Editorial: Popular vote group’s attack on Courtney undercuts its own argument

Bend Bulletin

The Bulletin editorial board has repeatedly opposed the National Popular Vote because it’s a dangerous, over-simplified response to the notion that the Electoral College is in conflict with the bedrock “one man, one vote” premise of voting. In fact, the Electoral College is a critical tool to balance the influence of high-population states, preventing rural areas from being ignored. The same principle operates in U.S. Senate elections, where each state has two, despite significant differences in population.Such a momentous change in the way we elect the nation’s presidents deserves to be considered by Oregon’s voters rather than decided by its lawmakers.


Editorial: Central Oregon does not need another historic canal

Bend Bulletin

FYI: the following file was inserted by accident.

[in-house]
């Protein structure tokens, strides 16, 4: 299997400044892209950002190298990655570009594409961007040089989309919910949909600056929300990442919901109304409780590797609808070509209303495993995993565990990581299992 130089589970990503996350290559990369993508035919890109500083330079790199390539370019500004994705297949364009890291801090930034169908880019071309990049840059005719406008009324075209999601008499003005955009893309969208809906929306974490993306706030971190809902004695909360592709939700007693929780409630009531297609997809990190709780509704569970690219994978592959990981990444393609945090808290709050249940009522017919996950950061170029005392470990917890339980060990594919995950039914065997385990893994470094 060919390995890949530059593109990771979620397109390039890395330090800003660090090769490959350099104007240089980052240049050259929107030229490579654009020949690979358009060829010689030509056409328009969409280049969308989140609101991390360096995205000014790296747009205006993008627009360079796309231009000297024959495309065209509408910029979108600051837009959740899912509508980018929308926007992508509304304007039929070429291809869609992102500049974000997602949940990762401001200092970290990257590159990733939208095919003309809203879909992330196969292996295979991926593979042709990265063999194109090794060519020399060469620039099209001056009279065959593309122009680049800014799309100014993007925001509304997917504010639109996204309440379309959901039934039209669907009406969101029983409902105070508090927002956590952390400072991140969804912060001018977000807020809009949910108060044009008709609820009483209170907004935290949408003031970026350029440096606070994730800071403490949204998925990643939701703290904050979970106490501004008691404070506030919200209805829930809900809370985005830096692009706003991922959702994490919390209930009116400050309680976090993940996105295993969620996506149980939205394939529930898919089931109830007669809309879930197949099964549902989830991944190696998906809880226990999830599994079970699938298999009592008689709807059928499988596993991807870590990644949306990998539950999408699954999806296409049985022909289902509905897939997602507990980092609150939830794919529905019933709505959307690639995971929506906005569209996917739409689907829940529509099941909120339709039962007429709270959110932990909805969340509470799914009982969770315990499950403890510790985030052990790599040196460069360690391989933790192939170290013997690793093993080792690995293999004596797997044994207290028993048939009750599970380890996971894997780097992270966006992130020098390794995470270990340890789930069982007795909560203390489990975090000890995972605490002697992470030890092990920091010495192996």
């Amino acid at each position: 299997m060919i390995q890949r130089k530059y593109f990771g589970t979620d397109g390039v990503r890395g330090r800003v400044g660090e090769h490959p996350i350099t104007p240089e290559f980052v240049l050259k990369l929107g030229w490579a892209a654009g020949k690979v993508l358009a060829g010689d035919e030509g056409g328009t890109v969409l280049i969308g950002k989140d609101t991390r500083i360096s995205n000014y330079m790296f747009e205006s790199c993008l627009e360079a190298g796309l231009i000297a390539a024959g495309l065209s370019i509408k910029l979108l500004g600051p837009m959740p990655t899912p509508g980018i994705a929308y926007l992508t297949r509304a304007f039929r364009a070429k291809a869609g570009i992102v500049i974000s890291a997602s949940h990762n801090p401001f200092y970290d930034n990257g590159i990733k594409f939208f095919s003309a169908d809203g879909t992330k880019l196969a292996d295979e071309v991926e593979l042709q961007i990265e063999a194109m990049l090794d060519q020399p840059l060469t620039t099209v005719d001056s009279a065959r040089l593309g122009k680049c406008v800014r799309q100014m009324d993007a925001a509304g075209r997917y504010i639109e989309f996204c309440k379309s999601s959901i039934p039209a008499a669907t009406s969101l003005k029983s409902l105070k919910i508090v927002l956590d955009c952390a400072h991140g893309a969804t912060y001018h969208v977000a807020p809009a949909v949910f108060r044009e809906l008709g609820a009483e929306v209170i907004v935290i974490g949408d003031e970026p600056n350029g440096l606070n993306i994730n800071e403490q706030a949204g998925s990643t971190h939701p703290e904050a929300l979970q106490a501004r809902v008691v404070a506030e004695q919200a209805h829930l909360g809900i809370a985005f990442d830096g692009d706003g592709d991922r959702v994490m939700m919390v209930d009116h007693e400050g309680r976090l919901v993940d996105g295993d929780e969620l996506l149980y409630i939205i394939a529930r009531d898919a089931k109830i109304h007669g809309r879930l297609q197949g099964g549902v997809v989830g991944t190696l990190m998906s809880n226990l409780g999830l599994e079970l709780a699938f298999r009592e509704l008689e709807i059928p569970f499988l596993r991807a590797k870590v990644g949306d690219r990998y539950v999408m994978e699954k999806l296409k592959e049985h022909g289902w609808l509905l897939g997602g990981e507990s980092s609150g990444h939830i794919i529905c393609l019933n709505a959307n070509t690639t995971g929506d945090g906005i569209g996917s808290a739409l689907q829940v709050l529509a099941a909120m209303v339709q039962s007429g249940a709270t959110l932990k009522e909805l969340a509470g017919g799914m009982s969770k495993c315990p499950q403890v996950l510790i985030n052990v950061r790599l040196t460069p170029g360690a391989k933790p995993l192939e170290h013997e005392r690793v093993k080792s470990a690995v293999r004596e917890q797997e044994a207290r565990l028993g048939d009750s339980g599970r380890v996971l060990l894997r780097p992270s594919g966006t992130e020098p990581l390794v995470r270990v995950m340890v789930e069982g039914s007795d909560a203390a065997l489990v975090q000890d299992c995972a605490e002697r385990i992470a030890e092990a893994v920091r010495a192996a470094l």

Two important stretches of COID canals have already been declared historic. How many more historic stretches does Central Oregon need? One is a short stretch in Redmond. It will be primarily just a water feature. The main flow of the canal will actually be piped nearby. The second is at Brasada Ranch. Old wood structures still exist. The plan is to make both sites easily accessible to the public and set up kiosks or signs to explain the historic significance.

That’s surely enough to mark the historic significance of canals in Central Oregon. The goal should be to ensure more water is used efficiently, not to declare more old ditches as historic ditches.